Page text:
With respect to the target’s location, the Court found that Vale has “significant contacts” with New York such that it resides or is found in the state for purposes of the Section 1782. These contacts include: trading American Depositary Receipts (also known as “ADRs”) on the New York Stock Exchange; listing Vale Americas as agent for service; Vale Americas defending an ongoing action in the SDNY; and Vale Americas conducting systematic business in the U.S. and New York.

Next, the Court turned to the scope of “foreign tribunal” under Section 1782. In finding that the LMAA is a “foreign tribunal” within the purview of the statute, the Court noted the tension between the Second Circuit’s decision in National Broadcasting Co., Inc. v. Bear Stearns & Co., Inc., 165 F.3d 184, 191 (2d Cir.1999) (“NBC”) (holding that an ICC commercial arbitration in Mexico was not within the scope of Section 1782), and dictum from the Supreme Court’s decision in Intel:

While the Second Circuit has previously excluded private foreign arbitrations from the scope of qualifying Section 1782 proceedings, dictum of the Supreme Court in Intel, suggests the Supreme Court may consider private foreign arbitrations, in fact, within the scope of Section 1782. Compare Nat’l Broad Co. v. Bear Sterns & Co., 165 F.3d 184, 190 (2d Cir. 1999) with Intel, 542 U.S. at 258.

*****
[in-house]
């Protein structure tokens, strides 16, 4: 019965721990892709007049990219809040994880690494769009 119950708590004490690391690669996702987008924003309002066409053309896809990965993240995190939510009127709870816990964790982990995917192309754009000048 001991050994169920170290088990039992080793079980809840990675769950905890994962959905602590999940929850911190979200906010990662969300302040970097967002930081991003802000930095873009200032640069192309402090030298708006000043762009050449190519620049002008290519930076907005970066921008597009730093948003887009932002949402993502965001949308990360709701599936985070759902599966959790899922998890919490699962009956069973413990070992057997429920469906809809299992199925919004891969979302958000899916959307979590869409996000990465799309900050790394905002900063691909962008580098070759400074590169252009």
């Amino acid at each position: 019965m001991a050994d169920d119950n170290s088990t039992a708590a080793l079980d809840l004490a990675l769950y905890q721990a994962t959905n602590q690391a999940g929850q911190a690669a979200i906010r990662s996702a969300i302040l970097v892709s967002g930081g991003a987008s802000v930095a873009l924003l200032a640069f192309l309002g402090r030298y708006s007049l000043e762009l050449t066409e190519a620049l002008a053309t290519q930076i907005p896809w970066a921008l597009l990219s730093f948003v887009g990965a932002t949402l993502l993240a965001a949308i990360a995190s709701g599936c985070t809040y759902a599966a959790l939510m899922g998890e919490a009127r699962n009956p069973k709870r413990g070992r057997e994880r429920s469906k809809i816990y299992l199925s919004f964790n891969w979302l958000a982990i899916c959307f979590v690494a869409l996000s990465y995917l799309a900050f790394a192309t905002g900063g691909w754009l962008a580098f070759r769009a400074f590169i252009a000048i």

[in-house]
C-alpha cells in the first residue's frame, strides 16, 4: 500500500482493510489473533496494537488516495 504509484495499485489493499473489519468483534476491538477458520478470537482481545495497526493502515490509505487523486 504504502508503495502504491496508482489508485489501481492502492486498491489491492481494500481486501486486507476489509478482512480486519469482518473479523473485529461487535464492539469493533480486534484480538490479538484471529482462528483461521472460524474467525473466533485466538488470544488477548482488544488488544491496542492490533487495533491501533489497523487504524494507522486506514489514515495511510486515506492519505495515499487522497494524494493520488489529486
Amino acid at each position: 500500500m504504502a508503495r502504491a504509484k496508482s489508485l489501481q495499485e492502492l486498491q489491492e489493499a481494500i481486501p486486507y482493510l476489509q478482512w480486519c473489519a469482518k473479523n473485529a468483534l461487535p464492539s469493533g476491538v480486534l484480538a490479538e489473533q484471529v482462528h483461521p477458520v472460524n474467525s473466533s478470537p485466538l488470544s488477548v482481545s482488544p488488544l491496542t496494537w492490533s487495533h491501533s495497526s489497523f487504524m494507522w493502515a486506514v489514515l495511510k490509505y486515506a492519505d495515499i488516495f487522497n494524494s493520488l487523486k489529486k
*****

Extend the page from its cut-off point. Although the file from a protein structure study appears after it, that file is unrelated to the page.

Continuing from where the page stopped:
The Court further noted that other courts, following Intel, have found that a private, commercial tribunal is a “foreign tribunal.” But it also recognized that the Second Circuit has not weighed on the issue since Intel. This led the Court to look elsewhere for guidance. The Court was particularly persuaded by the reasoning of “several district courts” which found that the LMAA is a “foreign tribunal” within Section 1782. For example, an opinion from the District Court for the Southern District of Florida found that the LMAA qualified as a “foreign tribunal” because it “acts as a first-instance decision maker whose decisions are subject to judicial review.” Ex rel Application of Winning (HK) Shipping Co. Ltd., No. 09-22659-MC, 2010 WL 1796579, at *7 (S.D. Fla. Apr. 30, 2010) (“Intel suggests that courts should examine the nature of the arbitral body at issue to determine whether it functions as a “foreign tribunal” for purposes of section 1782.”). Specifically, the court in Winning focused on whether the decision of the LMAA arbitrators would be judicially reviewable. Noting that the Arbitration Act 1996 (of England) provides for judicial review of arbitral awards (including on points of law), the Court concluded that the LMAA was a “foreign tribunal” for purposes of Section 1782.